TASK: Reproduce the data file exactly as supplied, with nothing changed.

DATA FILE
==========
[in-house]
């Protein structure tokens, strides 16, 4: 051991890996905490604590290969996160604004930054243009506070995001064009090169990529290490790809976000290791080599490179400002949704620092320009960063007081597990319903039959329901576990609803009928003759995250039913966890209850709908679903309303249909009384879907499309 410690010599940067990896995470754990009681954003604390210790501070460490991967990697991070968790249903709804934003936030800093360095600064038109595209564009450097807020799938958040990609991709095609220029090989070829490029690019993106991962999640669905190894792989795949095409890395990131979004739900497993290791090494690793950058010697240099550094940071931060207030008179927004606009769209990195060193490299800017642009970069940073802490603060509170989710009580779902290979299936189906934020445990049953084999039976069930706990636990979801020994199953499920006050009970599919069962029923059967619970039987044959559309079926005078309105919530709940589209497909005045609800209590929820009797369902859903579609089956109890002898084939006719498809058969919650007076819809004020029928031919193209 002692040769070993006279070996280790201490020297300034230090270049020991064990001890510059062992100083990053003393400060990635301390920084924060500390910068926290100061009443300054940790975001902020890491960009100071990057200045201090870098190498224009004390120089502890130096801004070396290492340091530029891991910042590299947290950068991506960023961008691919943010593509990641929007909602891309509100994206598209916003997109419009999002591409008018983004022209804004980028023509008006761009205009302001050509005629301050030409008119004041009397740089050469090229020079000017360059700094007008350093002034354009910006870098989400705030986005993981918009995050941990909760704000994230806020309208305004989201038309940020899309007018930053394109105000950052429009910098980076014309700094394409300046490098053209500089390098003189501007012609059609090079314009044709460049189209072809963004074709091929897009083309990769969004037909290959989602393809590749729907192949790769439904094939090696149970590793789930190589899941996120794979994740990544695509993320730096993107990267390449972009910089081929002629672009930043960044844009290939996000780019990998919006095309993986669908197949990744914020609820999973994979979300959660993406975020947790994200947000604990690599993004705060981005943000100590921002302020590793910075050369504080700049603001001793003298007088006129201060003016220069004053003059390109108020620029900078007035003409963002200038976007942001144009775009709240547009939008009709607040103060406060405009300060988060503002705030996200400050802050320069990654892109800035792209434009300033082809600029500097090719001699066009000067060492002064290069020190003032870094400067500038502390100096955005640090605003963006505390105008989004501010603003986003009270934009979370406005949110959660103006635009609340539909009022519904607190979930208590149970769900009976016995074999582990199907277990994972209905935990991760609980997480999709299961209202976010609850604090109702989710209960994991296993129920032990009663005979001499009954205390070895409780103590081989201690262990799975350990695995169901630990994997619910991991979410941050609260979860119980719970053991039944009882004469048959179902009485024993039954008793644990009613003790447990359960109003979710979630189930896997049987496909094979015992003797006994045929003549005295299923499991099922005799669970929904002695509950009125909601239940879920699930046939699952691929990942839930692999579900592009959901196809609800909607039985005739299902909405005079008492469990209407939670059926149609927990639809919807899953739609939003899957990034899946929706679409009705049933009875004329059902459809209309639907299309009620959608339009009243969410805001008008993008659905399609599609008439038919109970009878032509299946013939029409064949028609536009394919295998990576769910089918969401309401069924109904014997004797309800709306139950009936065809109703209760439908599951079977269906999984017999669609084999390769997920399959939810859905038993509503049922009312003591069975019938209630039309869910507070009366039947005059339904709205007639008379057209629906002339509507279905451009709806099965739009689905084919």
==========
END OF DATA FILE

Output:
[in-house]
């Protein structure tokens, strides 16, 4: 051991890996905490604590290969996160604004930054243009506070995001064009090169990529290490790809976000290791080599490179400002949704620092320009960063007081597990319903039959329901576990609803009928003759995250039913966890209850709908679903309303249909009384879907499309 410690010599940067990896995470754990009681954003604390210790501070460490991967990697991070968790249903709804934003936030800093360095600064038109595209564009450097807020799938958040990609991709095609220029090989070829490029690019993106991962999640669905190894792989795949095409890395990131979004739900497993290791090494690793950058010697240099550094940071931060207030008179927004606009769209990195060193490299800017642009970069940073802490603060509170989710009580779902290979299936189906934020445990049953084999039976069930706990636990979801020994199953499920006050009970599919069962029923059967619970039987044959559309079926005078309105919530709940589209497909005045609800209590929820009797369902859903579609089956109890002898084939006719498809058969919650007076819809004020029928031919193209 002692040769070993006279070996280790201490020297300034230090270049020991064990001890510059062992100083990053003393400060990635301390920084924060500390910068926290100061009443300054940790975001902020890491960009100071990057200045201090870098190498224009004390120089502890130096801004070396290492340091530029891991910042590299947290950068991506960023961008691919943010593509990641929007909602891309509100994206598209916003997109419009999002591409008018983004022209804004980028023509008006761009205009302001050509005629301050030409008119004041009397740089050469090229020079000017360059700094007008350093002034354009910006870098989400705030986005993981918009995050941990909760704000994230806020309208305004989201038309940020899309007018930053394109105000950052429009910098980076014309700094394409300046490098053209500089390098003189501007012609059609090079314009044709460049189209072809963004074709091929897009083309990769969004037909290959989602393809590749729907192949790769439904094939090696149970590793789930190589899941996120794979994740990544695509993320730096993107990267390449972009910089081929002629672009930043960044844009290939996000780019990998919006095309993986669908197949990744914020609820999973994979979300959660993406975020947790994200947000604990690599993004705060981005943000100590921002302020590793910075050369504080700049603001001793003298007088006129201060003016220069004053003059390109108020620029900078007035003409963002200038976007942001144009775009709240547009939008009709607040103060406060405009300060988060503002705030996200400050802050320069990654892109800035792209434009300033082809600029500097090719001699066009000067060492002064290069020190003032870094400067500038502390100096955005640090605003963006505390105008989004501010603003986003009270934009979370406005949110959660103006635009609340539909009022519904607190979930208590149970769900009976016995074999582990199907277990994972209905935990991760609980997480999709299961209202976010609850604090109702989710209960994991296993129920032990009663005979001499009954205390070895409780103590081989201690262990799975350990695995169901630990994997619910991991979410941050609260979860119980719970053991039944009882004469048959179902009485024993039954008793644990009613003790447990359960109003979710979630189930896997049987496909094979015992003797006994045929003549005295299923499991099922005799669970929904002695509950009125909601239940879920699930046939699952691929990942839930692999579900592009959901196809609800909607039985005739299902909405005079008492469990209407939670059926149609927990639809919807899953739609939003899957990034899946929706679409009705049933009875004329059902459809209309639907299309009620959608339009009243969410805001008008993008659905399609599609008439038919109970009878032509299946013939029409064949028609536009394919295998990576769910089918969401309401069924109904014997004797309800709306139950009936065809109703209760439908599951079977269906999984017999669609084999390769997920399959939810859905038993509503049922009312003591069975019938209630039309869910507070009366039947005059339904709205007639008379057209629906002339509507279905451009709806099965739009689905084919």